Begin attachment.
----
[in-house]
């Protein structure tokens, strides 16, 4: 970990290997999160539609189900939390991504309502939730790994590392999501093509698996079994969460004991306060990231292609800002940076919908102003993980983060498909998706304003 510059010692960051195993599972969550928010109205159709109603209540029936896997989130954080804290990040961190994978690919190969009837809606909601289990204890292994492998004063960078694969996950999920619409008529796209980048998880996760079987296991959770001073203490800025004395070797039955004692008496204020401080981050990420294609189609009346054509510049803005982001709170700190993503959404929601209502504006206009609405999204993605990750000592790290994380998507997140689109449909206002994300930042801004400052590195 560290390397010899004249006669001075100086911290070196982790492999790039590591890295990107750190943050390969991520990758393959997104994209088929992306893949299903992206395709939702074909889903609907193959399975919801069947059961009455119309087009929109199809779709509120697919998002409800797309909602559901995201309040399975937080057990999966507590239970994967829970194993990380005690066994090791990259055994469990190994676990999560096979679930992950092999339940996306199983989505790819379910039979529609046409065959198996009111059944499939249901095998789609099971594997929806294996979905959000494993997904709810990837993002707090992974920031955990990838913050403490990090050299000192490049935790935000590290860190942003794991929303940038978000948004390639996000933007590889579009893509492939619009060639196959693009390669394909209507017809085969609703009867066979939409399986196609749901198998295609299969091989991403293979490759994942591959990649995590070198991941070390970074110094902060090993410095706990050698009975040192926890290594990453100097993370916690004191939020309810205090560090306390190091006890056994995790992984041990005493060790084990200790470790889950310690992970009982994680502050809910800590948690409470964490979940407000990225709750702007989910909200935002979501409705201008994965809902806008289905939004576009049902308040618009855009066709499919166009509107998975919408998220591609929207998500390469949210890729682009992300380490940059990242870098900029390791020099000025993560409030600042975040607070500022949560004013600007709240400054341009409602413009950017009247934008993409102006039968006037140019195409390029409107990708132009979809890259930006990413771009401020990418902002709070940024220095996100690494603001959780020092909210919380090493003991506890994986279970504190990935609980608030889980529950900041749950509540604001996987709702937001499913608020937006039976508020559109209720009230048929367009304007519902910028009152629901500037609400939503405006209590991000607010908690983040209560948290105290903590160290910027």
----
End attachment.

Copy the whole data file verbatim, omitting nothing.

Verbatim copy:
[in-house]
């Protein structure tokens, strides 16, 4: 970990290997999160539609189900939390991504309502939730790994590392999501093509698996079994969460004991306060990231292609800002940076919908102003993980983060498909998706304003 510059010692960051195993599972969550928010109205159709109603209540029936896997989130954080804290990040961190994978690919190969009837809606909601289990204890292994492998004063960078694969996950999920619409008529796209980048998880996760079987296991959770001073203490800025004395070797039955004692008496204020401080981050990420294609189609009346054509510049803005982001709170700190993503959404929601209502504006206009609405999204993605990750000592790290994380998507997140689109449909206002994300930042801004400052590195 560290390397010899004249006669001075100086911290070196982790492999790039590591890295990107750190943050390969991520990758393959997104994209088929992306893949299903992206395709939702074909889903609907193959399975919801069947059961009455119309087009929109199809779709509120697919998002409800797309909602559901995201309040399975937080057990999966507590239970994967829970194993990380005690066994090791990259055994469990190994676990999560096979679930992950092999339940996306199983989505790819379910039979529609046409065959198996009111059944499939249901095998789609099971594997929806294996979905959000494993997904709810990837993002707090992974920031955990990838913050403490990090050299000192490049935790935000590290860190942003794991929303940038978000948004390639996000933007590889579009893509492939619009060639196959693009390669394909209507017809085969609703009867066979939409399986196609749901198998295609299969091989991403293979490759994942591959990649995590070198991941070390970074110094902060090993410095706990050698009975040192926890290594990453100097993370916690004191939020309810205090560090306390190091006890056994995790992984041990005493060790084990200790470790889950310690992970009982994680502050809910800590948690409470964490979940407000990225709750702007989910909200935002979501409705201008994965809902806008289905939004576009049902308040618009855009066709499919166009509107998975919408998220591609929207998500390469949210890729682009992300380490940059990242870098900029390791020099000025993560409030600042975040607070500022949560004013600007709240400054341009409602413009950017009247934008993409102006039968006037140019195409390029409107990708132009979809890259930006990413771009401020990418902002709070940024220095996100690494603001959780020092909210919380090493003991506890994986279970504190990935609980608030889980529950900041749950509540604001996987709702937001499913608020937006039976508020559109209720009230048929367009304007519902910028009152629901500037609400939503405006209590991000607010908690983040209560948290105290903590160290910027």